Another instance occurred on June 1st, 2007 when Proctor hit Boston Red Sox first baseman Kevin Youkilis in the shoulder after two Yankee batters were hit. Youkilis was the fifth hit batsman in the game. A visibly enraged Youkilis had to be held back by Yankee catcher Jorge Posada. Proctor was soon ejected after both benches calmed, though Proctor remained upset over his ejection. After the game, he protested to the media that the pitch had gotten away from him and that he had no reason to hit Youkilis as he had a 2-2 count. Before the following game, during the YES Pre-Game Show, Joe Torre told reporters that after Proctor's ejection, Proctor stormed into Torre's office and insisted that he did not throw at Youkilis intentionally, an explanation Torre accepted. Torre, however, did not protest Proctor's resulting one-game suspension.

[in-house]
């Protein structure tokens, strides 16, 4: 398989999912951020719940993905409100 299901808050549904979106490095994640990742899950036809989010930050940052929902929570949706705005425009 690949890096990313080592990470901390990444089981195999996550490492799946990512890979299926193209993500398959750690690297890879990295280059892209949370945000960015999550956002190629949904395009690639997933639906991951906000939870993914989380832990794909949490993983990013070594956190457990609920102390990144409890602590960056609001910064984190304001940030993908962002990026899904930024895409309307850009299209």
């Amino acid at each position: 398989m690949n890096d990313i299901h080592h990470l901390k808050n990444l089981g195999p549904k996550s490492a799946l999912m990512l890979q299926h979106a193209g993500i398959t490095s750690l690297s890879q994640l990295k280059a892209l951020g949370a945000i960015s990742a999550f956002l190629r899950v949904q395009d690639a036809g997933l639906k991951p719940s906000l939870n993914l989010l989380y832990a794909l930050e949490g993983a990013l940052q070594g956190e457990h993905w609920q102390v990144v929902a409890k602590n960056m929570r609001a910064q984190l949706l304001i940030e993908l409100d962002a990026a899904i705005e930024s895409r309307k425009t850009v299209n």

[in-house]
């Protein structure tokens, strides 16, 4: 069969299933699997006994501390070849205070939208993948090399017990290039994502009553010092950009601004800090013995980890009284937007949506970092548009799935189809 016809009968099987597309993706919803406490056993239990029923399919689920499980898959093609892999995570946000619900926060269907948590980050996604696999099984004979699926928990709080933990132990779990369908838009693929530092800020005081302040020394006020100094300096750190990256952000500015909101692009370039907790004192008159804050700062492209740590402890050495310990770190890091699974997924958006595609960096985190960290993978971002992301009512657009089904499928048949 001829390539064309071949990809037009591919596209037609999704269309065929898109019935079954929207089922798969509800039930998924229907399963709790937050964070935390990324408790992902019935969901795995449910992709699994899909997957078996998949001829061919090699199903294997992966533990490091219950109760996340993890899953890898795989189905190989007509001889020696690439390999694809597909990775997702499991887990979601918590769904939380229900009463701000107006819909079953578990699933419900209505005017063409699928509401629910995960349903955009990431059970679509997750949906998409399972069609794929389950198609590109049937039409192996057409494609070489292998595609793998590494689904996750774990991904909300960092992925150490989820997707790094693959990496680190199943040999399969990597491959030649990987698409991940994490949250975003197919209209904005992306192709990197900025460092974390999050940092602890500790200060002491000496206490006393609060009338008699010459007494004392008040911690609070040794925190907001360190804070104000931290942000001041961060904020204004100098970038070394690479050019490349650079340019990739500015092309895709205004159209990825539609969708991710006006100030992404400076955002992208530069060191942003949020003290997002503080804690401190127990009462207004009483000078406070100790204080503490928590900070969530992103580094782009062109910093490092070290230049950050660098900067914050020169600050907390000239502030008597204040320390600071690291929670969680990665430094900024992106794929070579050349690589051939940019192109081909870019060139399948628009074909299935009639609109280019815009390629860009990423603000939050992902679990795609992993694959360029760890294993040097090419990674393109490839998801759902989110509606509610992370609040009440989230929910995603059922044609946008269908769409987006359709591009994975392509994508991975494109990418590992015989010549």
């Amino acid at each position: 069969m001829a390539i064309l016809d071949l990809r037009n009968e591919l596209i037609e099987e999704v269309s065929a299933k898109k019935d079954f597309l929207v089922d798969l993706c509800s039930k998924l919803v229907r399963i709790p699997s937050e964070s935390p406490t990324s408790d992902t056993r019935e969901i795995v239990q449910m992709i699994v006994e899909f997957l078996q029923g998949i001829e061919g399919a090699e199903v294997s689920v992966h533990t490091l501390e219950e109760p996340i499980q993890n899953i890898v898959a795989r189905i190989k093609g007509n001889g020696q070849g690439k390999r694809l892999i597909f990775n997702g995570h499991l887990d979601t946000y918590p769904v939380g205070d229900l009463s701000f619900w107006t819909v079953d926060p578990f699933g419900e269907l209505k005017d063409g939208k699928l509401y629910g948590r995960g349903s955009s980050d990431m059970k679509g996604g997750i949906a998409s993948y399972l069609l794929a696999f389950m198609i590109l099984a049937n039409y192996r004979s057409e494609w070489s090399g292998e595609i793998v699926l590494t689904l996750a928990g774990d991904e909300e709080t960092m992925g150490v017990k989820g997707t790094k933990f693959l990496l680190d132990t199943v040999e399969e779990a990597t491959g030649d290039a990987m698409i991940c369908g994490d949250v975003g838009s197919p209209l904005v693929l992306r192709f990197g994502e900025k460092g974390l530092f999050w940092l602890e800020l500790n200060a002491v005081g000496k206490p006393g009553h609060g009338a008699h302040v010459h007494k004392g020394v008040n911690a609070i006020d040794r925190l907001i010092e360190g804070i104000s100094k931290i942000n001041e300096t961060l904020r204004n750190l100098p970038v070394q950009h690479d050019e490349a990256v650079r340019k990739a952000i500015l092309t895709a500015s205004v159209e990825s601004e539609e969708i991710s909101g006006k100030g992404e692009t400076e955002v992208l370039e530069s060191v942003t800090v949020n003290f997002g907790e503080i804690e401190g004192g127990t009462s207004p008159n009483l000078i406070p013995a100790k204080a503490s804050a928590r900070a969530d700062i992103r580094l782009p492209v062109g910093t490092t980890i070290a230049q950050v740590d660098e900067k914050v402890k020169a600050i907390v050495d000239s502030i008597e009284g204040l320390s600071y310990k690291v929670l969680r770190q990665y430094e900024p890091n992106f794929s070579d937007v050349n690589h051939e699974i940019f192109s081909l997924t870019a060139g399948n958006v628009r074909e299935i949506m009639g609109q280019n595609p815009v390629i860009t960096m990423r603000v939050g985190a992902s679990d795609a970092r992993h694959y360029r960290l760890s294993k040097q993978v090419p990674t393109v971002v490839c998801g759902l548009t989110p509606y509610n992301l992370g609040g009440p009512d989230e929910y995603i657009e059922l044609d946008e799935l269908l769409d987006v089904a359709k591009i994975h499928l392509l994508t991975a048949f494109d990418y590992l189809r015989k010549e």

On June 30, after a poor performance in a loss to the Oakland Athletics (and after taking the loss in each of the Yankees' last two games), Proctor lit fire to his equipment on the field, just feet from the Yankees dugout.

In June 2009, Proctor revealed that he was a recovering alcoholic and had been attending Alcoholics Anonymous meetings. He credits Mariano Rivera with urging him to straighten his life out.

External links

References